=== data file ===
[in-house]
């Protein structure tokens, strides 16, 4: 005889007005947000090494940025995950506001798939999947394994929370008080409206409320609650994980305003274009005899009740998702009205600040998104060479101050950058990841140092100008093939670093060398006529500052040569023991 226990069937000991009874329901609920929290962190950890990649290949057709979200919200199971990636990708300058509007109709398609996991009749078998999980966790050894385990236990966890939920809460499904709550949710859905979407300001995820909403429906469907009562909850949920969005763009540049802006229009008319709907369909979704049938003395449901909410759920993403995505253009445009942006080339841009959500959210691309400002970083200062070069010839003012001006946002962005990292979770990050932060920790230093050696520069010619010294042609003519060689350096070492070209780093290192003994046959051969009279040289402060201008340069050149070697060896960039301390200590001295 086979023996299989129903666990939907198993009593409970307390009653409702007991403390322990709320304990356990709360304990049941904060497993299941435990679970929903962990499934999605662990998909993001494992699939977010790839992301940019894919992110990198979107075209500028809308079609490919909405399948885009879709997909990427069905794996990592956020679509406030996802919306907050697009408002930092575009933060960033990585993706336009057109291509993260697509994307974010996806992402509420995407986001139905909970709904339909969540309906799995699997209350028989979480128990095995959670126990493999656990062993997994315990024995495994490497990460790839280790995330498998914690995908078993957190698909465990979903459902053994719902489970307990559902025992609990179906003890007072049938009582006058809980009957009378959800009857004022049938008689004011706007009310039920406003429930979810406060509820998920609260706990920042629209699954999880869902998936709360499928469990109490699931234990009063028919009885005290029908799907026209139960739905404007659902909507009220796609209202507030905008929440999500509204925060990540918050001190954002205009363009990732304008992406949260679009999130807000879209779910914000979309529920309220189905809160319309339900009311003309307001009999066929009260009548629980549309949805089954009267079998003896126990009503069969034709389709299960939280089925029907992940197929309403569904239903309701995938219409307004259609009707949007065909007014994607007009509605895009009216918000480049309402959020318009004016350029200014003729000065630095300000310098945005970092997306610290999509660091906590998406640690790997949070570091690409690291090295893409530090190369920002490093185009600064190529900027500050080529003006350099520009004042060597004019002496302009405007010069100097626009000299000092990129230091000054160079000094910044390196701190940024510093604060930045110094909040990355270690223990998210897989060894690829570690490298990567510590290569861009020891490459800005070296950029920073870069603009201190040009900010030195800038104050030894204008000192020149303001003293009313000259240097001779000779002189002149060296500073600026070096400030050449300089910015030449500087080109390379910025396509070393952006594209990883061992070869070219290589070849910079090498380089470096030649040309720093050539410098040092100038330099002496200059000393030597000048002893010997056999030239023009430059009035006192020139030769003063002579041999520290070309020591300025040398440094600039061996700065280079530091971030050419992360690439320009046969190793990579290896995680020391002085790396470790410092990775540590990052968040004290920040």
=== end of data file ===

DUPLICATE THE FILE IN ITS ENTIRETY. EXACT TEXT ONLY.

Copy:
[in-house]
């Protein structure tokens, strides 16, 4: 005889007005947000090494940025995950506001798939999947394994929370008080409206409320609650994980305003274009005899009740998702009205600040998104060479101050950058990841140092100008093939670093060398006529500052040569023991 226990069937000991009874329901609920929290962190950890990649290949057709979200919200199971990636990708300058509007109709398609996991009749078998999980966790050894385990236990966890939920809460499904709550949710859905979407300001995820909403429906469907009562909850949920969005763009540049802006229009008319709907369909979704049938003395449901909410759920993403995505253009445009942006080339841009959500959210691309400002970083200062070069010839003012001006946002962005990292979770990050932060920790230093050696520069010619010294042609003519060689350096070492070209780093290192003994046959051969009279040289402060201008340069050149070697060896960039301390200590001295 086979023996299989129903666990939907198993009593409970307390009653409702007991403390322990709320304990356990709360304990049941904060497993299941435990679970929903962990499934999605662990998909993001494992699939977010790839992301940019894919992110990198979107075209500028809308079609490919909405399948885009879709997909990427069905794996990592956020679509406030996802919306907050697009408002930092575009933060960033990585993706336009057109291509993260697509994307974010996806992402509420995407986001139905909970709904339909969540309906799995699997209350028989979480128990095995959670126990493999656990062993997994315990024995495994490497990460790839280790995330498998914690995908078993957190698909465990979903459902053994719902489970307990559902025992609990179906003890007072049938009582006058809980009957009378959800009857004022049938008689004011706007009310039920406003429930979810406060509820998920609260706990920042629209699954999880869902998936709360499928469990109490699931234990009063028919009885005290029908799907026209139960739905404007659902909507009220796609209202507030905008929440999500509204925060990540918050001190954002205009363009990732304008992406949260679009999130807000879209779910914000979309529920309220189905809160319309339900009311003309307001009999066929009260009548629980549309949805089954009267079998003896126990009503069969034709389709299960939280089925029907992940197929309403569904239903309701995938219409307004259609009707949007065909007014994607007009509605895009009216918000480049309402959020318009004016350029200014003729000065630095300000310098945005970092997306610290999509660091906590998406640690790997949070570091690409690291090295893409530090190369920002490093185009600064190529900027500050080529003006350099520009004042060597004019002496302009405007010069100097626009000299000092990129230091000054160079000094910044390196701190940024510093604060930045110094909040990355270690223990998210897989060894690829570690490298990567510590290569861009020891490459800005070296950029920073870069603009201190040009900010030195800038104050030894204008000192020149303001003293009313000259240097001779000779002189002149060296500073600026070096400030050449300089910015030449500087080109390379910025396509070393952006594209990883061992070869070219290589070849910079090498380089470096030649040309720093050539410098040092100038330099002496200059000393030597000048002893010997056999030239023009430059009035006192020139030769003063002579041999520290070309020591300025040398440094600039061996700065280079530091971030050419992360690439320009046969190793990579290896995680020391002085790396470790410092990775540590990052968040004290920040």